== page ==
The other day I was in line at a supermarket's seafood department endeavoring to buy shrimp, when the guy after me cut in line and
The other day I was in line at a supermarket's seafood department endeavoring to buy shrimp, when the guy after me cut in line and ordered king crab legs. As the clerk was bagging the legs the guy asked him "How do I make the butter for these?"
I'm sure he was referring to the classic drawn butter commonly served with shellfish. The clerk retorted: "Just melt the butter." And with that tidbit of erroneous information he was on his way and I proceeded to purchase my shrimp.
Had his adherence to proper line etiquette been more commendable, I would have intervened and informed him of the proper method of preparing the butter for his Alaskan delicacy.
Drawn butter is clarified butter. But before we can define clarified butter, we must first understand regular butter. Butter is the semisolid material that results from churning cream.
In the US it must be at least 80% milk fat. The remaining 20% is water and milk solids, (proteins and salts). It may be salted or unsalted. The salt, which acts as a preservative, allows for salted butter to last up to a month in your fridge as opposed to two weeks for unsalted butter.
Clarified butter is unsalted butter that has been heated to the point that its water evaporates and the milk solids separate out. The resulting golden fluid is the clarified butter, i.e., pure butter fat.
One pound of butter will yield about 12 ounces of clarified butter. To clarify your butter, heat it on low. Some of the proteins will coagulate and produce a foam on the surface which must be skimmed off.
Continue to cook until the butter becomes clear and the remaining milk solids congregate on the bottom. Then either ladle or pour out the butter being careful not to include the milk solids.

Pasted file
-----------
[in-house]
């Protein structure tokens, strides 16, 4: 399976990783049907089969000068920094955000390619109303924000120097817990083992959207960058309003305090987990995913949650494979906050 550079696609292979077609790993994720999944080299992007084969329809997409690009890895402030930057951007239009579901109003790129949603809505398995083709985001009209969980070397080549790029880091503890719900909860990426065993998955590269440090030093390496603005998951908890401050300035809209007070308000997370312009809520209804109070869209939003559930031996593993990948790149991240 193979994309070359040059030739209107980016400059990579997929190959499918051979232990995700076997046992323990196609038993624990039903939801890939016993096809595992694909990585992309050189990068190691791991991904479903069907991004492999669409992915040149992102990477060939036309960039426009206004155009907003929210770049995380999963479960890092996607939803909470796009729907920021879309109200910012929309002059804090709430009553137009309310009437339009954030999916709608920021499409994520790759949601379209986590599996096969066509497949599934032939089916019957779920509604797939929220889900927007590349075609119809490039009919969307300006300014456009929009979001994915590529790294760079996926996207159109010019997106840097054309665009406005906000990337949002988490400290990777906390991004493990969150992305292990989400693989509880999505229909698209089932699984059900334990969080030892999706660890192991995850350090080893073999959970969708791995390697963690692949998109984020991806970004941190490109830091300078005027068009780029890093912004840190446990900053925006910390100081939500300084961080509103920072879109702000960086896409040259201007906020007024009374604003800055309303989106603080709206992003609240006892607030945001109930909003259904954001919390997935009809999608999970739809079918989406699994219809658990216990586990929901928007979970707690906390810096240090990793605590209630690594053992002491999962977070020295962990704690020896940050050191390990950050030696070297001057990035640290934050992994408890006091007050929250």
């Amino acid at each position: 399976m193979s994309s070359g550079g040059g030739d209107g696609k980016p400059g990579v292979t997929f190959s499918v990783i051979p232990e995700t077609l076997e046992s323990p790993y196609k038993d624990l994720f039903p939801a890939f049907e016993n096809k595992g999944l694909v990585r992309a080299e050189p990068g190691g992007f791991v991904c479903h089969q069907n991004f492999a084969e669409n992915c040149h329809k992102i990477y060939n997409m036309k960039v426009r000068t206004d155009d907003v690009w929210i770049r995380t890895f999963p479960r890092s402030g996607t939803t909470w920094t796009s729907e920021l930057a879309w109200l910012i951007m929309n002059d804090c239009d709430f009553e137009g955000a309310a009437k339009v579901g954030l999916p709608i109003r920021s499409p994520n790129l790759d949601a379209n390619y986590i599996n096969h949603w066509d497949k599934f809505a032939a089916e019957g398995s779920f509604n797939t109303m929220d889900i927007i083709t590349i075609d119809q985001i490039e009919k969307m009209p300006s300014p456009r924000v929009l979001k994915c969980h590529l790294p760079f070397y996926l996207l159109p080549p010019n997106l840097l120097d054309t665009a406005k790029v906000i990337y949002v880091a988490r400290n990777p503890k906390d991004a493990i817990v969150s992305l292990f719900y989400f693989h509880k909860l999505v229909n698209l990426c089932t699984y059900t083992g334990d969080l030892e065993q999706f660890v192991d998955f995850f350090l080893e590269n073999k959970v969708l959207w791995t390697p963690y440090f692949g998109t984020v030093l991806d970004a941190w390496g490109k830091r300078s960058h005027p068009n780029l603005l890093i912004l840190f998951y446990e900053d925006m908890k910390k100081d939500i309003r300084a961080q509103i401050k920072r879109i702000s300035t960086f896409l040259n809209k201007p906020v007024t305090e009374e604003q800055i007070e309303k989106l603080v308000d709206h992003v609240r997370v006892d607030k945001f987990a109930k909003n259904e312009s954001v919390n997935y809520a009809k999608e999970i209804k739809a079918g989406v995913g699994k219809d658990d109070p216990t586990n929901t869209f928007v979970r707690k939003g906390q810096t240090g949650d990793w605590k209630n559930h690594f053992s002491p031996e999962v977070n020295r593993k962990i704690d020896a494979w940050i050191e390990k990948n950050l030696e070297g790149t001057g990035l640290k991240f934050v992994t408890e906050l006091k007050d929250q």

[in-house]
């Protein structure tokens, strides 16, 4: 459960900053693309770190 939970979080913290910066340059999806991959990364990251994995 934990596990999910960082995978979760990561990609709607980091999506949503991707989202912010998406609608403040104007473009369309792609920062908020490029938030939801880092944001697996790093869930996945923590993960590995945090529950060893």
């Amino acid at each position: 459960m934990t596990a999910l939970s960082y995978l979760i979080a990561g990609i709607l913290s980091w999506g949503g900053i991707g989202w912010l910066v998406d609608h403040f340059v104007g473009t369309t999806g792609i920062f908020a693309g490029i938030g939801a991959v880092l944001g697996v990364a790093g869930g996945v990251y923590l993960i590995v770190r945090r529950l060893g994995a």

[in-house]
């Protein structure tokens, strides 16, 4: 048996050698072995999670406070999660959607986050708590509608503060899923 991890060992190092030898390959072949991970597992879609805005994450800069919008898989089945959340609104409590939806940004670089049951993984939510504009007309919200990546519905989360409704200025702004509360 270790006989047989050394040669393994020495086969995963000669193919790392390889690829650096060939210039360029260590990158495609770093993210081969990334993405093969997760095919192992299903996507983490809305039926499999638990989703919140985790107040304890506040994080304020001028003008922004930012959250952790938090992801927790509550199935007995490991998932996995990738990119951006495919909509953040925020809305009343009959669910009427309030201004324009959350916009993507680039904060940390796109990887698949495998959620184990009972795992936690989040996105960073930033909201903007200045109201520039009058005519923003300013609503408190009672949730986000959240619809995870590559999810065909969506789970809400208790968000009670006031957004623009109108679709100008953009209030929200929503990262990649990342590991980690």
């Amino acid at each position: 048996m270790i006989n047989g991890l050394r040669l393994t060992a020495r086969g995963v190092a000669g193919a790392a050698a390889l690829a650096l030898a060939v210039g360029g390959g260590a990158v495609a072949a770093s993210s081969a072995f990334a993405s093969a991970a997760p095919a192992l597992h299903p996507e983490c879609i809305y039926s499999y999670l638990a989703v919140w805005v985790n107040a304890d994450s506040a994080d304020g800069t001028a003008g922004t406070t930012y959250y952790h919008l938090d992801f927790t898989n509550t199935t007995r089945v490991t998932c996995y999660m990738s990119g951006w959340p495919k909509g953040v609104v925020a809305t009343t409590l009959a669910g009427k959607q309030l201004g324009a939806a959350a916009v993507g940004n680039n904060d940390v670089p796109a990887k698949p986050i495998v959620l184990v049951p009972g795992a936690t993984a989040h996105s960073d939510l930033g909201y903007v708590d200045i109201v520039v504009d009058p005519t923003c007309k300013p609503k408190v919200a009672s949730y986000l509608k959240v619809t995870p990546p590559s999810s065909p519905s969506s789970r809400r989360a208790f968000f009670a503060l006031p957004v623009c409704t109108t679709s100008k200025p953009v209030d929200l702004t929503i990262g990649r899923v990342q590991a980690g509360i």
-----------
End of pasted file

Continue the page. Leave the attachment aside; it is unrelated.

If you "just melt the butter" and fail to remove the milk solids, you will have just that: melted butter, not drawn or clarified butter.
Clarified butter is often preferred to regular butter for sautéing because it has a higher smoke point. This means it can be heated to a higher temperature than regular butter before burning.
Those pesky milk solids are miniature kamikaze pilots, diving right to the bottom of your pan and burning themselves up. Without them, clarified butter will store longer as well. But they are not totally evil. They also provide flavor and thus, clarified butter is not as tasty as regular butter.
But this is only one chapter in the butter story. Butter can do so much more than lubricate your crustaceans. Butter is often used to make roux, a cooked mixture of equal parts butter and flour.
Roux is used to thicken sauces and soups. No cook worth his salt, (pardon the pun), could make gumbo without roux. (Ok yes, you can use okra but classic gumbo always contains roux). In classic French cuisine, roux was the thickener of choice for a multitude of sauces.
Modern sauces are congealed via evaporation from extended heating or by adding in a starch-based thickener such as arrowroot or cornstarch. But if you wish to laugh in the face of fat, favor a more hearty sauce, or simply wish to honor tradition, roux is the way to go.
A delicious preparation employing butter is compound butter. This is simply butter that has been combined with herbs, garlic, shallots, or other flavorings. Simply take a stick or two of butter and allow it to soften to room temperature.
Chop up whatever combination of herbs suits your taste, such as rosemary, thyme, and parsley for example. Then mix them into the butter. Take a sheet of plastic wrap and spoon out the butter into a rough shaped log.
Then roll the plastic around it. Finally, hold each end of the plastic and twist in opposite directions until the plastic tightens around the butter and forces it into a neat cylindrical shape.
Refrigerate it and then slice it to top off your finished steak, pork, lamb, fowl, or fish. You'll never get that garnish with your dinner on the cardiac ward of your local hospital.
And where would fettuccine Alfredo be without butter? An Alfredo sauce is basically a combination of butter, cream and Parmesan cheese. How much of each? I was afraid you'd ask.
I did a search on the Internet and got tired of counting all the permutations. I'd go with four oz., (one stick) of butter, two cups heavy cream, and two cups of Parmesan cheese.
Melt the butter in the cream and bring to a simmer. Incorporate the cheese and season with salt and pepper. Cook your pasta until it is just a minute or two from being done and then finish it in the sauce.